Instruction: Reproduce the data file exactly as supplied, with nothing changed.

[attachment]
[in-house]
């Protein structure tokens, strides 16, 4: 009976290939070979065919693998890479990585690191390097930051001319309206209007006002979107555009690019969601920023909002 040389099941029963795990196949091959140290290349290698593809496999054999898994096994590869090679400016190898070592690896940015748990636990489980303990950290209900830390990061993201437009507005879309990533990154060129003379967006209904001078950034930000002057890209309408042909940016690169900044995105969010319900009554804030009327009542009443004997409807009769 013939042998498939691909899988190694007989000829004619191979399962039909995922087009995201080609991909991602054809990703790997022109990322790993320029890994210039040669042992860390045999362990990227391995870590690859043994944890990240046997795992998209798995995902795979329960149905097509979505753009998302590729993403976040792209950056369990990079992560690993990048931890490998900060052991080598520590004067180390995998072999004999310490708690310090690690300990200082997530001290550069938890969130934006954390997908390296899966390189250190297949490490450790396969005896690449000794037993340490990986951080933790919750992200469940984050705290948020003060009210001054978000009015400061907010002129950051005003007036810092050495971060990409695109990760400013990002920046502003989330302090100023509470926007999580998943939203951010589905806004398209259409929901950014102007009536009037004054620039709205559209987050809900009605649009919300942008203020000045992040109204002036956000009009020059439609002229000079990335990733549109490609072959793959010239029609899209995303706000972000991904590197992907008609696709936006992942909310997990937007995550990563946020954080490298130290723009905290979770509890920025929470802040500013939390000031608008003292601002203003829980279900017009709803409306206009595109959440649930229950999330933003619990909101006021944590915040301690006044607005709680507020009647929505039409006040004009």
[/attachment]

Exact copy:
[in-house]
């Protein structure tokens, strides 16, 4: 009976290939070979065919693998890479990585690191390097930051001319309206209007006002979107555009690019969601920023909002 040389099941029963795990196949091959140290290349290698593809496999054999898994096994590869090679400016190898070592690896940015748990636990489980303990950290209900830390990061993201437009507005879309990533990154060129003379967006209904001078950034930000002057890209309408042909940016690169900044995105969010319900009554804030009327009542009443004997409807009769 013939042998498939691909899988190694007989000829004619191979399962039909995922087009995201080609991909991602054809990703790997022109990322790993320029890994210039040669042992860390045999362990990227391995870590690859043994944890990240046997795992998209798995995902795979329960149905097509979505753009998302590729993403976040792209950056369990990079992560690993990048931890490998900060052991080598520590004067180390995998072999004999310490708690310090690690300990200082997530001290550069938890969130934006954390997908390296899966390189250190297949490490450790396969005896690449000794037993340490990986951080933790919750992200469940984050705290948020003060009210001054978000009015400061907010002129950051005003007036810092050495971060990409695109990760400013990002920046502003989330302090100023509470926007999580998943939203951010589905806004398209259409929901950014102007009536009037004054620039709205559209987050809900009605649009919300942008203020000045992040109204002036956000009009020059439609002229000079990335990733549109490609072959793959010239029609899209995303706000972000991904590197992907008609696709936006992942909310997990937007995550990563946020954080490298130290723009905290979770509890920025929470802040500013939390000031608008003292601002203003829980279900017009709803409306206009595109959440649930229950999330933003619990909101006021944590915040301690006044607005709680507020009647929505039409006040004009």